Both Great Britain and Australia have built a legacy in the men’s four. Great Britain are the defending Olympic Champions and Australia has enjoyed a golden period in the men’s four at the 1992 and 1996 Olympic Games.
These crews race at 11:30am (GMT) Saturday 4 August. Andrew Triggs Hodge, Pete Reed, Alex Gregory and Tom James of Great Britain and Josh Dunkley Smith, Drew Ginn, James Chapman and William Lockwood of Australia will be doing everything in their power to win at Eton-Dorney.

Ginn came in to the regatta issuing a warning to the British rowers. The Australians aim to engage the British in a ‘drag race,’ racing as hard as they can from start to finish.

“The British will have to have the race of their lives to win,” says Ginn.

Chapman echoed Ginn’s race tactics, remarking: “It’s always good to get out in front and get stuck in to our work."

The British responded.

Gregory remarked: “That’s what they try and do all the time isn’t it? They think that racing fast is scary, but that’s what everyone is going to do, everyone is rowing as fast as they can. What they do doesn’t make any difference to us, nothing they do will change what we do.”

Tom James too emphasised how relaxed their crew are despite the building pressure and home-water support.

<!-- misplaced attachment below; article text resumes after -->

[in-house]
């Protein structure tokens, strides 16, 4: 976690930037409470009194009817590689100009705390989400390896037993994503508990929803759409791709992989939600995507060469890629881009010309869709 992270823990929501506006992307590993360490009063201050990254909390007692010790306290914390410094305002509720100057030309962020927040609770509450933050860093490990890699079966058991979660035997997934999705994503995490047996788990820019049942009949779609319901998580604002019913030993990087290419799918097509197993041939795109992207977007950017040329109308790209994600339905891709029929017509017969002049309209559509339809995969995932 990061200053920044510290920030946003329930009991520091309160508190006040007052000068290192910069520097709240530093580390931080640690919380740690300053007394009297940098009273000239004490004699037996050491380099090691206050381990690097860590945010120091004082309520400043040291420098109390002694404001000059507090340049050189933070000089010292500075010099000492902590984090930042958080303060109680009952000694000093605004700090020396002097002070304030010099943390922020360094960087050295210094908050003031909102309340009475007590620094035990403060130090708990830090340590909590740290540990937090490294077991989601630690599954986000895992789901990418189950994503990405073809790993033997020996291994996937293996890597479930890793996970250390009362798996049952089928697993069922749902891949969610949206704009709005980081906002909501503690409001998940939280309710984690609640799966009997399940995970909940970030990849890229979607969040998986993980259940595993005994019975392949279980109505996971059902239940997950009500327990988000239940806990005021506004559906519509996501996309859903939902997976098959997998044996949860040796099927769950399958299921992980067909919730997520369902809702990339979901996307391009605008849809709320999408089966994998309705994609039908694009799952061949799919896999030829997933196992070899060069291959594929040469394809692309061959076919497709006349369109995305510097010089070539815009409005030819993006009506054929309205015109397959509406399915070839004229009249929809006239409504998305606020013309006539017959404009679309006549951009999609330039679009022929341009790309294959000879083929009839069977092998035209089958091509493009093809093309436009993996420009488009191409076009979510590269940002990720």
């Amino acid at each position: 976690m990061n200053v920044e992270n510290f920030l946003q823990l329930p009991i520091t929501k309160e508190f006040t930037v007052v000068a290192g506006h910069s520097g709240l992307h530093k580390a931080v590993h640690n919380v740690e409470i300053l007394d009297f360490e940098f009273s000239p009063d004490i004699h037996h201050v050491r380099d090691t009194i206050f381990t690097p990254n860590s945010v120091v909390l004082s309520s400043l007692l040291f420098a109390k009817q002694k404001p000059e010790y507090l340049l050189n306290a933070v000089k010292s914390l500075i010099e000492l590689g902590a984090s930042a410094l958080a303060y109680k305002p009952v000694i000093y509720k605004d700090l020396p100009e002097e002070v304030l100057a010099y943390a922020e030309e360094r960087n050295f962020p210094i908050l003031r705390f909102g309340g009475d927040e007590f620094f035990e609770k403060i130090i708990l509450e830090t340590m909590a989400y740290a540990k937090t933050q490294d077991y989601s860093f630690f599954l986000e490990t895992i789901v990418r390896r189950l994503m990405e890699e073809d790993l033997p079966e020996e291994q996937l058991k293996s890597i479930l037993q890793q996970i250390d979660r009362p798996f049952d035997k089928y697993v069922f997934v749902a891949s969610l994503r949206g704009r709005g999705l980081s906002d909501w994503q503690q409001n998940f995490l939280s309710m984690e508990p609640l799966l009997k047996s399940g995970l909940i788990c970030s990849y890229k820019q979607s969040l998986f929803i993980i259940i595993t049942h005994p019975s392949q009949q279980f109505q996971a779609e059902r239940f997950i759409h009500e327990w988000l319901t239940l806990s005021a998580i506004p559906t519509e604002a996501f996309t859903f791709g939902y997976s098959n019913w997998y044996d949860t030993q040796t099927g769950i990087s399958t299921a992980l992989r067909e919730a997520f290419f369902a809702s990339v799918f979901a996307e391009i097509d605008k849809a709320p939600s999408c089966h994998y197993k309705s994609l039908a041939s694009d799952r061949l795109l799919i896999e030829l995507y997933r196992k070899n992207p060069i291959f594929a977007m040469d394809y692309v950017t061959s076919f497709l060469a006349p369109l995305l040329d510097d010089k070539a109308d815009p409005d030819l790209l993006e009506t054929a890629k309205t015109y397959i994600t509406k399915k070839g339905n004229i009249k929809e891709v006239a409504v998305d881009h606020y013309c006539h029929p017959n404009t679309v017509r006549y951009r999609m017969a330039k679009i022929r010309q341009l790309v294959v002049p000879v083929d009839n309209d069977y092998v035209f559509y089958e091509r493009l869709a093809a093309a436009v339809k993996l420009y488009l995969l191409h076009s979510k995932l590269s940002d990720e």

“You can’t take any crews for granted. There are going to be crews who are going to have amazing races. You don’t know what they are going to do. We’ve not seen the Americans fully yet. We’re just relaxed, we know what we’ve been doing.”

Earlier in the regatta Australia won their heat and set an Olympic Best Time of 5:47.06. Great Britain also won their heat, albeit in a slower time. Notably, the British split to the 1000m marker was 1.5 seconds faster than the split Australia set. In the semifinals, the two crews were drawn against each other and the crowd waited for a mouth-watering tactical showdown. Australia led until the final quarter of the race and then the British upped the rate and applied some power to beat them into second spot. But were the Australians playing games? How much was left in the tank?

The weight of expectation rests heavily on the shoulders of both crews. So far this season, the British men’s four beat the Australians in Lucerne at the second Samsung World Rowing Cup, before the Australians found some speed and form in Munich to beat the British in both the semifinal and the final. The score is one-one. The London 2012 Olympic Rowing Regatta final will settle this rivalry and Olympic gold is the prize.